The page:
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Friday, September 1, 2017

The Center for Advanced Study in the Behavioral Sciences (CASBS) at Stanford University welcomed its 2017-18 residential fellows class in early September. The class is comprised of 38 fellows representing 25 institutions in the U.S. (19) and abroad (6). Twenty (53%) of the incoming fellows are female.

The new class of fellows also represent a diversity of fields across or intersecting with the social and behavioral sciences as well as the humanities: architecture, communication, economics, electrical engineering/applied physics, environmental science, history, journalism, law, linguistics, philosophy, political science, psychology, religion, sociology, and statistics.

Five Stanford faculty are members of the class: Susan Holmes, professor of statistics and The John Henry Samter University Fellow in Undergraduate Education; Sarah Ogilvie, lecturer in linguistics and digital humanities coordinator at the Center for Spatial and Textual Analysis; Nathaniel Persily, the James B. McClatchy Professor of Law; Debra Satz, the Marla Sutton Weeks Professor of Ethics in Society and former Senior Associate Dean for the Humanities and Arts (2010-17); and Beth Van Schaack, the Leah Kaplan Visiting Professor in Human Rights at the Stanford Law School.

Several fellows will be supported by the Center’s partner fellowship programs: five by the Berggruen Institute’s Philosophy + Culture Center, one by the William T. Grant Scholars Program, and one by the American Council for Learned Societies. In addition, the Center is pleased to welcome its inaugural Presence-CASBS fellow courtesy of a partnership with Presence, a center at the Stanford Medical School led by National Humanities Medal recipient Dr. Abraham Verghese; as well as its inaugural Stanford-Taiwan Social Science fellow, sponsored by a new partnership with the Science and Technology Policy Research and Information Center within the National Applied Research Laboratories of Taiwan, a federal government agency.

"The fellows program lies at the heart of the CASBS enterprise,” said Sally Schroeder, the Center’s associate director. “Fellows represent all that is great about this place. It’s imperative that we continue to attract the highest quality, innovative thinkers, and we’re confident we’ve reached that standard of excellence once again with the 2017-18 class.”

Nearly all members of the new class figure to play a role in the Center's broadening and deepening of connections with Stanford, thereby stimulating the intellectual life of CASBS as well as the university at large.

Notable fellows in the 2017-18 CASBS class include John Markoff, the renowned 28-year, recently-retired technology journalist for the New York Times; and Arati Prabhakar, an accomplished applied engineer and administrator who served as head of the U.S. Defense Advanced Research Projects Agency (DARPA) from 2012-17. Both Markoff and Prabhakar will be featured speakers in a panel discussion at CASBS devoted to artificial intelligence, automation, and their impacts on humans and society. The free public event will take place on Tuesday, November 14.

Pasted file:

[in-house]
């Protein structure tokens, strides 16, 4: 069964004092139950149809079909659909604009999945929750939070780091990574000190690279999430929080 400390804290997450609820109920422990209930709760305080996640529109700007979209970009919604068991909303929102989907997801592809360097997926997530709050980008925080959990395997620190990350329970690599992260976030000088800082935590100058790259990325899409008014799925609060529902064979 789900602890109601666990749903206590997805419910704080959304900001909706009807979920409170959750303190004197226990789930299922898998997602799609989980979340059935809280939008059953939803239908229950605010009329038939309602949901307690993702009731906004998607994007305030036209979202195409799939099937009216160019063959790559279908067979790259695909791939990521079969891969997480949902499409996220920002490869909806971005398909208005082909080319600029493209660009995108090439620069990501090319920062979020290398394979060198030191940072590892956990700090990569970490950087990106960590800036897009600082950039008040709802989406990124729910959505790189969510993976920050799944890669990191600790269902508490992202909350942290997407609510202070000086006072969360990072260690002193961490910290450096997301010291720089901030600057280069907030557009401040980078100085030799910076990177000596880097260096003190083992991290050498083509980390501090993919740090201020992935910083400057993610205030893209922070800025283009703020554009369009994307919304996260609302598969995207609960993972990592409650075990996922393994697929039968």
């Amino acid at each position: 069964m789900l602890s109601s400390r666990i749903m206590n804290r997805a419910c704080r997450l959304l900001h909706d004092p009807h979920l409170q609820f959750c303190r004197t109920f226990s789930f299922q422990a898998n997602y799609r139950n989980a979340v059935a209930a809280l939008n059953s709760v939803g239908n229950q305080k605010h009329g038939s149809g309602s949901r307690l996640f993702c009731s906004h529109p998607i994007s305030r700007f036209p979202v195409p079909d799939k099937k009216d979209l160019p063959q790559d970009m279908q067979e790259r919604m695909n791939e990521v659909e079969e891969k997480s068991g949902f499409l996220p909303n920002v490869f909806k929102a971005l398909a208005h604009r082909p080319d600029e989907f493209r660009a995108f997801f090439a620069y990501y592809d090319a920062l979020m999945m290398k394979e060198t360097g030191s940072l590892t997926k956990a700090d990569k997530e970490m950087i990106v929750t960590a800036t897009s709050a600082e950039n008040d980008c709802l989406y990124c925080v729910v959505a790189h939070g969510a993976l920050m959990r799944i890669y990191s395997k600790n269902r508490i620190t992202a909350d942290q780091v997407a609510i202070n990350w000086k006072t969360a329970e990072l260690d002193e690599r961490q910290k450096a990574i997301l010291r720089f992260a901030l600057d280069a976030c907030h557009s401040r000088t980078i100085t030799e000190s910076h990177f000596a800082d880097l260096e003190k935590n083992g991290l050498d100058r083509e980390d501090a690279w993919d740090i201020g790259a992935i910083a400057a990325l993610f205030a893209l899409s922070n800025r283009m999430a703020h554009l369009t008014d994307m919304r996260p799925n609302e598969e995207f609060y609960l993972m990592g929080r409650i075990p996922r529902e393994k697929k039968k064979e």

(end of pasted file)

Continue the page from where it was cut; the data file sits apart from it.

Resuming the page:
The class also includes John Hagan, the John D. MacArthur Professor of Sociology and Law at Northwestern University, recently-elected to the National Academy of Sciences.

The class of fellows will be joined by a group of two visiting scholars and 10 research affiliates. Among the research affiliates are six Stanford scholars: Raj Chetty, David Grusky, Roberta Katz, Arnold Milstein, Woody Powell, and Abraham Verghese.

Read bio-sketches and descriptions of research interests of the 2017-18 CASBS fellows, visiting scholars, and research affiliates.

 

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Since its inception in 1954, researchers associated with the Center for Advanced Study in the Behavioral Sciences (CASBS) at Stanford University have explored vexing questions and concerns. They have created and extended knowledge of our world and contributed to evidence-based policy and solutions. More than 2,500 fellows have flourished on the Center’s hilltop campus, among them luminary figures in the nation’s public and intellectual life. Kenneth Arrow, Erik Erikson, Henry Louis Gates, Jr., Ruth Bader Ginsburg, Albert Hirschman, Daniel Kahneman, Arthur Koestler, Thomas Kuhn, Sara Lawrence-Lightfoot, Robert Merton, John Rawls, Edward Said, Deborah Tannen, Amos Tversky, and Oliver Williamson are just a few examples. CASBS alumni include 25 Nobel Laureates, 23 Pulitzer Prize winners, 51 MacArthur fellows, and 26 National Medal of Science winners. Learn more at http://casbs.stanford.edu and here.

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